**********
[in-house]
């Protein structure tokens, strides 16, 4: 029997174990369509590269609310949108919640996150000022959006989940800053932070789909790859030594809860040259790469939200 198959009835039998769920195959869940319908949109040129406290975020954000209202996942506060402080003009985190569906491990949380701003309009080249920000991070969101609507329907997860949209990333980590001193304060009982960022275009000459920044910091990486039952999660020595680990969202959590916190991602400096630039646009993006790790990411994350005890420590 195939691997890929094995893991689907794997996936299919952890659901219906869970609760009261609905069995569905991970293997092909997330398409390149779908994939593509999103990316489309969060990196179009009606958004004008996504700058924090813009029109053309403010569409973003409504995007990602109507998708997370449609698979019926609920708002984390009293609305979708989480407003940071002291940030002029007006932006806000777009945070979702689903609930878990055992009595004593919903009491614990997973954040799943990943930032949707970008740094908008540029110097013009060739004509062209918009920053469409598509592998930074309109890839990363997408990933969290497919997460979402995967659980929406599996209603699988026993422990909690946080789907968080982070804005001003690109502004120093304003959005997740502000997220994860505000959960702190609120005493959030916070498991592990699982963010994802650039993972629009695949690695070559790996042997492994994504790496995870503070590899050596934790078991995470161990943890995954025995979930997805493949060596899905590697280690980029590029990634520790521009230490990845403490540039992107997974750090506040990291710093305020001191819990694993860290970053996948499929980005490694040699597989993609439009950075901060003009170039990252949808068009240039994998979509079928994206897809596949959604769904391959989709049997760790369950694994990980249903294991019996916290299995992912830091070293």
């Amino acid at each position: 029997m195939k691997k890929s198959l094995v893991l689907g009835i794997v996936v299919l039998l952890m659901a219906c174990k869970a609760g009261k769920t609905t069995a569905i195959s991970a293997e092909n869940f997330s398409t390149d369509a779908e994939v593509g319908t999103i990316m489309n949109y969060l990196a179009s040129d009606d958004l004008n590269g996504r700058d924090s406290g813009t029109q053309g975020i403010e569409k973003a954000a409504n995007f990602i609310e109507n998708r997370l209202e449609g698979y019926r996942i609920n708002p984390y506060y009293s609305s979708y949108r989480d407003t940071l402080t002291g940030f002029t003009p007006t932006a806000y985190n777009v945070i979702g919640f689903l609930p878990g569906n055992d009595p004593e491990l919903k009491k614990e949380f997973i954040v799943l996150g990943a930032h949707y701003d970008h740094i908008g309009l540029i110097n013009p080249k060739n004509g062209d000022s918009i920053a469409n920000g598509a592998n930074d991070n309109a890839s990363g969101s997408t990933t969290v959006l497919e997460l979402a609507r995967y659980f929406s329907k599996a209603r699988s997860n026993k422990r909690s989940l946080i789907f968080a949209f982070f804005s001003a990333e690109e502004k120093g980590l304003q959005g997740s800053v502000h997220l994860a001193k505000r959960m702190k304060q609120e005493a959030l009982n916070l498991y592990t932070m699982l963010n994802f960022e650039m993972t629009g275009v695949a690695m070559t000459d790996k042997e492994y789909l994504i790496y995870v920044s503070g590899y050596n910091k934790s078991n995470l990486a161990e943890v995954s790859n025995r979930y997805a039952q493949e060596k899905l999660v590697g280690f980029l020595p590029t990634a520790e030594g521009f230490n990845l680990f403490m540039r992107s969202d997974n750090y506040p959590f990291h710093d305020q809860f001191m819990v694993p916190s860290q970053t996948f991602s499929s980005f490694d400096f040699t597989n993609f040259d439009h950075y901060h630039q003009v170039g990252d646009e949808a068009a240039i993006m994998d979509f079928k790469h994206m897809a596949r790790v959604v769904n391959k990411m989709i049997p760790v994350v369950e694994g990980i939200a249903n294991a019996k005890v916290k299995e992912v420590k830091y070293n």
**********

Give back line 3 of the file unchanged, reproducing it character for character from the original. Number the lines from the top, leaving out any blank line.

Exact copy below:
């Amino acid at each position: 029997m195939k691997k890929s198959l094995v893991l689907g009835i794997v996936v299919l039998l952890m659901a219906c174990k869970a609760g009261k769920t609905t069995a569905i195959s991970a293997e092909n869940f997330s398409t390149d369509a779908e994939v593509g319908t999103i990316m489309n949109y969060l990196a179009s040129d009606d958004l004008n590269g996504r700058d924090s406290g813009t029109q053309g975020i403010e569409k973003a954000a409504n995007f990602i609310e109507n998708r997370l209202e449609g698979y019926r996942i609920n708002p984390y506060y009293s609305s979708y949108r989480d407003t940071l402080t002291g940030f002029t003009p007006t932006a806000y985190n777009v945070i979702g919640f689903l609930p878990g569906n055992d009595p004593e491990l919903k009491k614990e949380f997973i954040v799943l996150g990943a930032h949707y701003d970008h740094i908008g309009l540029i110097n013009p080249k060739n004509g062209d000022s918009i920053a469409n920000g598509a592998n930074d991070n309109a890839s990363g969101s997408t990933t969290v959006l497919e997460l979402a609507r995967y659980f929406s329907k599996a209603r699988s997860n026993k422990r909690s989940l946080i789907f968080a949209f982070f804005s001003a990333e690109e502004k120093g980590l304003q959005g997740s800053v502000h997220l994860a001193k505000r959960m702190k304060q609120e005493a959030l009982n916070l498991y592990t932070m699982l963010n994802f960022e650039m993972t629009g275009v695949a690695m070559t000459d790996k042997e492994y789909l994504i790496y995870v920044s503070g590899y050596n910091k934790s078991n995470l990486a161990e943890v995954s790859n025995r979930y997805a039952q493949e060596k899905l999660v590697g280690f980029l020595p590029t990634a520790e030594g521009f230490n990845l680990f403490m540039r992107s969202d997974n750090y506040p959590f990291h710093d305020q809860f001191m819990v694993p916190s860290q970053t996948f991602s499929s980005f490694d400096f040699t597989n993609f040259d439009h950075y901060h630039q003009v170039g990252d646009e949808a068009a240039i993006m994998d979509f079928k790469h994206m897809a596949r790790v959604v769904n391959k990411m989709i049997p760790v994350v369950e694994g990980i939200a249903n294991a019996k005890v916290k299995e992912v420590k830091y070293n």